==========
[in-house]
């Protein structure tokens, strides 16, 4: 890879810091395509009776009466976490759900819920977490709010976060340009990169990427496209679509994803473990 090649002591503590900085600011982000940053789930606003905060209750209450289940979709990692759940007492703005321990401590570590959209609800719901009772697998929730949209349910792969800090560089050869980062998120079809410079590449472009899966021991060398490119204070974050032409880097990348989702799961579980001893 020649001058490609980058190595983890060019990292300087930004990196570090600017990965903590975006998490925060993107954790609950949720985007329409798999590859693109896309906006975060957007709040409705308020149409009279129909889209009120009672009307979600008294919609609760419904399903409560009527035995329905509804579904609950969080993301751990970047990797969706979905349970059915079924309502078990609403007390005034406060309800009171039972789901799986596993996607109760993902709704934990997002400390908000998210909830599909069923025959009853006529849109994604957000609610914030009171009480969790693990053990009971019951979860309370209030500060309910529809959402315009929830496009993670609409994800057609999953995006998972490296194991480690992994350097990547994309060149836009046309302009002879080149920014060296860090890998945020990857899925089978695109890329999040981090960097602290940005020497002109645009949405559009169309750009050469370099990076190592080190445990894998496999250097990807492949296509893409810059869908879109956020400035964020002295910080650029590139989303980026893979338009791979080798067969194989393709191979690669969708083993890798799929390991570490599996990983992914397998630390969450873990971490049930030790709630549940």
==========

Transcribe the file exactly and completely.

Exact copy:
[in-house]
């Protein structure tokens, strides 16, 4: 890879810091395509009776009466976490759900819920977490709010976060340009990169990427496209679509994803473990 090649002591503590900085600011982000940053789930606003905060209750209450289940979709990692759940007492703005321990401590570590959209609800719901009772697998929730949209349910792969800090560089050869980062998120079809410079590449472009899966021991060398490119204070974050032409880097990348989702799961579980001893 020649001058490609980058190595983890060019990292300087930004990196570090600017990965903590975006998490925060993107954790609950949720985007329409798999590859693109896309906006975060957007709040409705308020149409009279129909889209009120009672009307979600008294919609609760419904399903409560009527035995329905509804579904609950969080993301751990970047990797969706979905349970059915079924309502078990609403007390005034406060309800009171039972789901799986596993996607109760993902709704934990997002400390908000998210909830599909069923025959009853006529849109994604957000609610914030009171009480969790693990053990009971019951979860309370209030500060309910529809959402315009929830496009993670609409994800057609999953995006998972490296194991480690992994350097990547994309060149836009046309302009002879080149920014060296860090890998945020990857899925089978695109890329999040981090960097602290940005020497002109645009949405559009169309750009050469370099990076190592080190445990894998496999250097990807492949296509893409810059869908879109956020400035964020002295910080650029590139989303980026893979338009791979080798067969194989393709191979690669969708083993890798799929390991570490599996990983992914397998630390969450873990971490049930030790709630549940």